With the 2019 hurricane season winding down, it seems a good time to look back and start assessing the damages and impacts we’ve seen this year on the residential and commercial property market along with its regulators, insurers, and lenders. The knowledge of recent weather impacts and catastrophic damage is critical to loan diligence and underwriting for all lenders and insurers throughout the country.
We are in the last month of the 2019 Hurricane season, and it has been the fourth consecutive year of above normal activity with at least one Cat 5 storm (Hurricanes Dorian and Lorenzo). This was also the record-setting fifth year in a row with a named storm before the start of the season with Subtropical Storm Andrea organizing on May 20th in the Atlantic.
Hurricane Dorian was the most intense tropical storm of the season and a record to strike the Abaco Islands and Bahamas at sustained winds of 185 mph, creating the worst natural disaster in the country’s history. The result to Grand Bahama was that most structures were flattened or swept to sea, at least 70,000 people were left homeless, and an estimated $7 billion in residential and commercial property damage. As the storm continued westward the states of Florida, Georgia, South Carolina, North Carolina, and Virginia all declared a state of emergency. The storm then weakened moving parallel to the east coast avoiding one of the worst natural disasters in our nation’s history.
The impact of this season continues to be on the minds of our elected officials in Washington, DC as we once again face a vote on the renewal of the National Flood Insurance Program (NFIP). The program faces another countdown to November 21st, when they will vote on the renewal of the program that has consistently run in the red since Hurricane Sandy in 2012. Whether Congress will reshape the NFIP, or simply re-approve the current model is anyone’s guess—what we do know is that property owners are seeing higher premiums, while banks and lenders are still working on compliance issues to meet flood compliance standards.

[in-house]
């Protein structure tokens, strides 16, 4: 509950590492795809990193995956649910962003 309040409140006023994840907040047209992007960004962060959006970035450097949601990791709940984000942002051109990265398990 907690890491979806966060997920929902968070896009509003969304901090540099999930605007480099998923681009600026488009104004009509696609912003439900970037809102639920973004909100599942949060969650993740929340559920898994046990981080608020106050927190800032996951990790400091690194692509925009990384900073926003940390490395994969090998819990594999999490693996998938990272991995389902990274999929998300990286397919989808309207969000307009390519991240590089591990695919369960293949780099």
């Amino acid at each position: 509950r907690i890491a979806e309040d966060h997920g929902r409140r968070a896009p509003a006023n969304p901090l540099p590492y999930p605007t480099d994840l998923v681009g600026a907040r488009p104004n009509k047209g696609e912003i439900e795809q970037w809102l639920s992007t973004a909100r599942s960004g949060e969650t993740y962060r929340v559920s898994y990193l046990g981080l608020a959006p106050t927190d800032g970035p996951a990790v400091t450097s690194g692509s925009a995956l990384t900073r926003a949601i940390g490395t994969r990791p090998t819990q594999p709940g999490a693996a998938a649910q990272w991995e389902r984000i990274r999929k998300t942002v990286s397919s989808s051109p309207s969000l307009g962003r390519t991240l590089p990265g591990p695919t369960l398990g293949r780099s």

On the bright side, we’ve continued to be very successful in bringing several of our bank clients through a rigorous loan diligence process that assesses lending activity, property risk, collateral review, and insurance documentation that brings borrowers (and therefore the bank) into Regulation H: Flood Compliance. There are constant challenges to compliance, including changes that started July 1, 2019 to accept private flood insurance policies that meet the statutory definition of insurance in the Biggert-Waters Act. We have been actively building these changes into our flood review process to assist our bank and lending clients in addressing new risk and compliance objectives quickly and effectively.
The major storms this year have ranged from severe flooding to catastrophic hurricane activity. We have witnessed all kinds of impact some seen and dramatic, and others that lie hidden to arise during unforeseen activity. We’re working hard to ensure due diligence is complete and our clients meet flood compliance standards prior to the end of the hurricane season.
Brian Murray is co-head of the Special Opportunities Group at Cushman & Wakefield. The Group is a strategic advisor to banking clients providing credit-trained team members for regulatory reporting projects, compliance support, technology transition/migration support, and loan diligence services throughout the country.